The human urge to make and acquire jewellery is a complex and deeply rooted phenomenon which has been with human kind since earliest times. Evidence of body adornment exists amongst the earliest signs of human civilisation.
In the beginning jewellery performed a symbolic function. In the form of amulets it offered protection, in the form of crowns sceptres, orbs and such like it signified power, religious jewellery in the form of goblets, candelabra and rings lent symbolism to ritualistic activities, and crosses and other symbols represented personal affiliations. However jewellery was also used for personal symbolism too, the matrimonial ring, and the enhancement of female beauty. Latterly male jewellery also emerged in the form of functional objects signet rings, watch chains, tie-pins and cufflinks, and medallions for the more brazen!
It is hard to say whether the scarce materials often used in jewellery were considered valuable because of their beauty and suitability for jewellery, or whether the symbolism of the jewellery was enhanced by the value of the scarce and therefore already costly materials. Perhaps both are true and each reinforces the other. Whichever is true, jewellery was always valuable, and the materials used mostly expensive.
There are many types of materials employed, various metals such as gold, silver, platinum, gemstones such as diamonds and sapphires, and many other minerals and organic materials such as onyx, jet, amber and pearls.
As the skills and techniques in handling these materials increased, ever more beautiful pieces were made, but because of their cost they were products for the rich.
The earliest plastic materials were natural organic substances such as ivory, tortoiseshell, horn, bone, pearl and amber which could be moulded and shaped.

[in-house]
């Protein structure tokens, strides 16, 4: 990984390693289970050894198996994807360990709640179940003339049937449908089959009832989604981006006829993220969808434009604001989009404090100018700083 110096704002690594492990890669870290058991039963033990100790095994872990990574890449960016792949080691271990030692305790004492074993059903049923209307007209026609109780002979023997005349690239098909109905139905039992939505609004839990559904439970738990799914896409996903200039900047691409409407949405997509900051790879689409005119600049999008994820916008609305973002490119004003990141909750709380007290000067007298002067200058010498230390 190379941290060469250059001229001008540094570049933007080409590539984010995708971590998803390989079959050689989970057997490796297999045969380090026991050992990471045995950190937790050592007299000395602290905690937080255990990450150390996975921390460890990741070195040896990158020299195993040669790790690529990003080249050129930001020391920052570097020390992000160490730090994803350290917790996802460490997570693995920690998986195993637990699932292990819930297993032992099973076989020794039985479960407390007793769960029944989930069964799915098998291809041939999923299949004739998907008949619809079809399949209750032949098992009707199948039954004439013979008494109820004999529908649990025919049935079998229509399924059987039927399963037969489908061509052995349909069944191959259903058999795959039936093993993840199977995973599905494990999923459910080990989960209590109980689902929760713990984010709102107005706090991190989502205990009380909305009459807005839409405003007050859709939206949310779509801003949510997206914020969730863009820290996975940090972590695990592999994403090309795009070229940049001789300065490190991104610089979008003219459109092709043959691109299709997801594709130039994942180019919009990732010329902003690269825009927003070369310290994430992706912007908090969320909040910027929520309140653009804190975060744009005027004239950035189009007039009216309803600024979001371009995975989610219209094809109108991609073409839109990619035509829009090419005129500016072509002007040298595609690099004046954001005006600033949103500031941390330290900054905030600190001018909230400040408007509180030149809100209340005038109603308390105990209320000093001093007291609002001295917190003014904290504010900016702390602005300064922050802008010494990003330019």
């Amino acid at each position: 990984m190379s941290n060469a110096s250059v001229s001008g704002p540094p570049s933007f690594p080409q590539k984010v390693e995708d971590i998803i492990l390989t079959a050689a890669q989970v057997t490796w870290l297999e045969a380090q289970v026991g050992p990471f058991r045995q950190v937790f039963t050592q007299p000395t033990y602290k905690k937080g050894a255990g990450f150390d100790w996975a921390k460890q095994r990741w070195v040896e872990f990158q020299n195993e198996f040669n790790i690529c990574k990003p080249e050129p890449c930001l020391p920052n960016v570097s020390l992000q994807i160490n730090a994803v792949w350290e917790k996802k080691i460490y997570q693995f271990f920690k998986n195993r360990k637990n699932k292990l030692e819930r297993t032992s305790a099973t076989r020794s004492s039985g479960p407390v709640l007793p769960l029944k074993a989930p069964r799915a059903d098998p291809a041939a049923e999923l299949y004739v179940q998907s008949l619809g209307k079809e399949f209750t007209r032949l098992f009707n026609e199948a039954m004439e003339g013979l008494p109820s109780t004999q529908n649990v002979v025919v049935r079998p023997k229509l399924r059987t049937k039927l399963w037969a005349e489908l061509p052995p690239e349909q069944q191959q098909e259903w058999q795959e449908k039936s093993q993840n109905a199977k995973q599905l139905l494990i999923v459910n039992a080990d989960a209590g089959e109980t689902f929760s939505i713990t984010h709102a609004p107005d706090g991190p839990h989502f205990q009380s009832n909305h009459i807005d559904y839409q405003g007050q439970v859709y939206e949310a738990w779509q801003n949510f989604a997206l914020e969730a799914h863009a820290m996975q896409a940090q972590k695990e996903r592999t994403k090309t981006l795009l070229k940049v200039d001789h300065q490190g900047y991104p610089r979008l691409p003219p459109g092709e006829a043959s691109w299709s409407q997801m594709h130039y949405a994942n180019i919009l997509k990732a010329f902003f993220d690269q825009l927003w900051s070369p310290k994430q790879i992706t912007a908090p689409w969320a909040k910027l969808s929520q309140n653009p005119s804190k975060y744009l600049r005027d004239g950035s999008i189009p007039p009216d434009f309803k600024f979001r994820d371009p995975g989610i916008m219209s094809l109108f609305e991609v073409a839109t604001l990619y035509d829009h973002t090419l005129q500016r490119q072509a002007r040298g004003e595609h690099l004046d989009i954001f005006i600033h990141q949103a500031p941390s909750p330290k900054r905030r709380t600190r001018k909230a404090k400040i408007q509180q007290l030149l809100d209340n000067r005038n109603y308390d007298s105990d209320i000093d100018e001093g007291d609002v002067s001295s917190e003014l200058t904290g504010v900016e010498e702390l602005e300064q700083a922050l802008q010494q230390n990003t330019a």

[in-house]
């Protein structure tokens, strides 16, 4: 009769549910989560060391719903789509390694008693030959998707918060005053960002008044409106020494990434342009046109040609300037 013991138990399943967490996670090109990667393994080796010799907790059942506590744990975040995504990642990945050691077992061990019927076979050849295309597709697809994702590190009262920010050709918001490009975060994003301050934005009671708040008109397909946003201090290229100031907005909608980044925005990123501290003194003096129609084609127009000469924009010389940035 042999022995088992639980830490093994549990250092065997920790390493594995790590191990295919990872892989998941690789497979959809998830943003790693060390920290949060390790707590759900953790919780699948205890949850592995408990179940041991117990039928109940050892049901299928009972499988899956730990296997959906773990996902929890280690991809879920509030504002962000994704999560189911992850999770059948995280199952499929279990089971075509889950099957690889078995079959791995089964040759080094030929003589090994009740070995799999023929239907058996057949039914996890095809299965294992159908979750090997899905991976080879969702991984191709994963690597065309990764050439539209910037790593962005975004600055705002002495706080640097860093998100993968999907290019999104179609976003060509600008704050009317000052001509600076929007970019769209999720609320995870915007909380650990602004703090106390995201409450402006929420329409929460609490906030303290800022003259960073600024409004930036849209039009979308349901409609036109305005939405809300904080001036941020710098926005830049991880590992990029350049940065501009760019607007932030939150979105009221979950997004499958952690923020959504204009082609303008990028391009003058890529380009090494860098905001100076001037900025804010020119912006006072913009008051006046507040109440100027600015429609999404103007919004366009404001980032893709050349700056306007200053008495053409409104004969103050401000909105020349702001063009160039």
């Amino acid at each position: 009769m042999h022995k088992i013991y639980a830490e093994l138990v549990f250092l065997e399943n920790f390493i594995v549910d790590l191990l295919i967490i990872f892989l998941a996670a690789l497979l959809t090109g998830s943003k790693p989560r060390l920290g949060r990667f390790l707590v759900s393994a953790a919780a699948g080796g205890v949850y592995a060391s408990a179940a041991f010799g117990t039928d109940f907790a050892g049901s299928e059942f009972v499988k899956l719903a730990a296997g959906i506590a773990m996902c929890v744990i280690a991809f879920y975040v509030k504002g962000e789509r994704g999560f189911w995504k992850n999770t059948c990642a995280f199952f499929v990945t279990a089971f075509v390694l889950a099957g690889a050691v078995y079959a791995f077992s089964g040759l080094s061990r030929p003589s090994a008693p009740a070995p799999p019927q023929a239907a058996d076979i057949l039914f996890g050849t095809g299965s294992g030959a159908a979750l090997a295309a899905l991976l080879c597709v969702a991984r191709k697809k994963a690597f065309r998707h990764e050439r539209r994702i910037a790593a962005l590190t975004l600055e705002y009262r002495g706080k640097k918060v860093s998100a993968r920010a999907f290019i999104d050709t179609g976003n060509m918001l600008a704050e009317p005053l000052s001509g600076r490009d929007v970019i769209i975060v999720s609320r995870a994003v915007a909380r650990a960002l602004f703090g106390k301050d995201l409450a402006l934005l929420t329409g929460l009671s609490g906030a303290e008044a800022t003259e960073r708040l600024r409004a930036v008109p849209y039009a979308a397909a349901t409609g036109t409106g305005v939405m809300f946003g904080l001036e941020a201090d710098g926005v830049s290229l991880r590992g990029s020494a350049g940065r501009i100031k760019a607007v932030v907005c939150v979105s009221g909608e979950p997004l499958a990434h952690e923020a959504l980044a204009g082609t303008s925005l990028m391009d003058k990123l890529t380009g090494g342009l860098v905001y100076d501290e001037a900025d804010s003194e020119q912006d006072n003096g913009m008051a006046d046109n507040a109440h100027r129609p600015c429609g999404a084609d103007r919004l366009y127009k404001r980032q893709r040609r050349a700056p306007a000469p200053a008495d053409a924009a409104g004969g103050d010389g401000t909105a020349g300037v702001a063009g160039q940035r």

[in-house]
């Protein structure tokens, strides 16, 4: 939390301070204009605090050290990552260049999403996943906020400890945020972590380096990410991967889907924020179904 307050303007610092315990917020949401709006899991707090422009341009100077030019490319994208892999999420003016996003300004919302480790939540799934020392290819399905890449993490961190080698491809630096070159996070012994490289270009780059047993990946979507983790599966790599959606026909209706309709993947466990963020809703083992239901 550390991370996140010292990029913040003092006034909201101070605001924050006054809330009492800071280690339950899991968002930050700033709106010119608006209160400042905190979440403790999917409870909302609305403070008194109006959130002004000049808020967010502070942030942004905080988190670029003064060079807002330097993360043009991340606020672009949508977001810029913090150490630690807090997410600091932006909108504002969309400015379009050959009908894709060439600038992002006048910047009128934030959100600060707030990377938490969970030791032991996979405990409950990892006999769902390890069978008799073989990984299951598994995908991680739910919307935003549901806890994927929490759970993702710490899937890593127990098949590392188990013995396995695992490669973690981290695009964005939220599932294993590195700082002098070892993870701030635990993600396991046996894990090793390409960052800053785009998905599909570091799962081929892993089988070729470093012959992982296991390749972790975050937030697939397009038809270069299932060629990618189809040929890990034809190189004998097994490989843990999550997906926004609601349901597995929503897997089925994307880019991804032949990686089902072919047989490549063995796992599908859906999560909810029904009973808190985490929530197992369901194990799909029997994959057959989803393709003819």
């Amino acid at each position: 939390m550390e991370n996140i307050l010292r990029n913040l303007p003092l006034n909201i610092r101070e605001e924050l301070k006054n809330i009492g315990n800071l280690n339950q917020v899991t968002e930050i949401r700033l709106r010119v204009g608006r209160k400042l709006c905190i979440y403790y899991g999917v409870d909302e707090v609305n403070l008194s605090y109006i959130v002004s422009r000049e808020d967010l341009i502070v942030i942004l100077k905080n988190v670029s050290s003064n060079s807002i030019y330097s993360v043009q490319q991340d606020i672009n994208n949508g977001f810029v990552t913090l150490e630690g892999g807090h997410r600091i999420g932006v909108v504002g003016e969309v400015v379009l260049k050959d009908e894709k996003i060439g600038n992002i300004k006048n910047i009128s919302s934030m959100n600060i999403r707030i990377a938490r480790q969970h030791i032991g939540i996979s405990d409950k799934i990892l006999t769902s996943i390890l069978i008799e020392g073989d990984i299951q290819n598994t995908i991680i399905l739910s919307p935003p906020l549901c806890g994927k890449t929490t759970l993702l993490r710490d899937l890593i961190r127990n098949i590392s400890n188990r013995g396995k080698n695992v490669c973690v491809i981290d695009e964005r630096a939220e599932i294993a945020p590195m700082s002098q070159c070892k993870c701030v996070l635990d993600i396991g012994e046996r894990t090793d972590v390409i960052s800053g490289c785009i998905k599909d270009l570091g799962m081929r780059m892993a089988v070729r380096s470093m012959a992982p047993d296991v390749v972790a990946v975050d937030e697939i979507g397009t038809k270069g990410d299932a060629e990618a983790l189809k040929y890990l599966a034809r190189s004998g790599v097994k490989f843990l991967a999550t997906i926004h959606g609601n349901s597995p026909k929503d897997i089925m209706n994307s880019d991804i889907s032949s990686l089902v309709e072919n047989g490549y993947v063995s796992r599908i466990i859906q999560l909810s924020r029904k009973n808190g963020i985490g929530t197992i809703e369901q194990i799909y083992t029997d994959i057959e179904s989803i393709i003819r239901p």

The first man made plastic materials had been appearing from about 1850 onward. Pyroxilin (or xylonite) based on cellulose, camphor, and nitric and sulphuric acids was first sold as Parkesine, and later the more refined Celluloid was developed. A second type of plastic was synthesised in the late nineteenth century based on formaldehyde added to a protein derived from soured milk and known as casein.
However the most successful early synthetic plastic was Bakelite which was developed early in the twentieth century. Based on a mixture of formaldehyde and phenolic acid which forms a viscous liquid when mixed and which sets permanently when heated into a hard material that cannot be softened or dissolved. This is called a thermosetting plastic which, once cast, can be further worked only by physical processes such as cutting, filing, drilling and polishing.
Celluloid and casein jewellery was produced on a small scale, encouraged by a fashion for heavy bracelets after the first world war and into the 1920’s. It took some years until Bakelite was refined and colourful dyes were developed, but once this happened, Bakelite jewellery was produced in greater volume from the late twenties onwards. However the jewellery was still hand-crafted and production was therefore limited, and as some materials were not stable over long periods, jewellery in all three early materials has become scarce and eagerly collectable.
The Bakelite Jewelry Book by Corinne Davidov and Ginny Redington Dawes, Abbeville Press N.Y. 1988 ISBN 0-89659-867-5 has some excellent pictures and information.
During the second world war, Bakelite production was channelled exclusively towards the war effort, and by the end of the war, other materials had been discovered.
Thermoplastics in the form of acrylic, polyester, polyamide, polythene and PVC were developed whose physical properties were more advanced than Bakelite. Thermoplastics can be shaped by heating and never set permanently hard like the earlier thermosetting plastics. Several of these have been used for jewellery and the most popular are acrylic and polyester.
The economic depression of the twenties combined with the availability of cheap but durable colourful and shiny materials led to an explosion in non-precious jewellery.
At first this was still the domain of the rich and it was designers such as Chanel who first sanctioned the use of these materials and demonstrated their beauty and use in fine jewellery to an ever widening public.
Today jewellery of all types is more popular than ever before. The United Kingdom produces a wide range of contemporary jewellery which ranges from precious metals and stones to sophisticated uses of modern materials such as aluminium, nylon and PVC.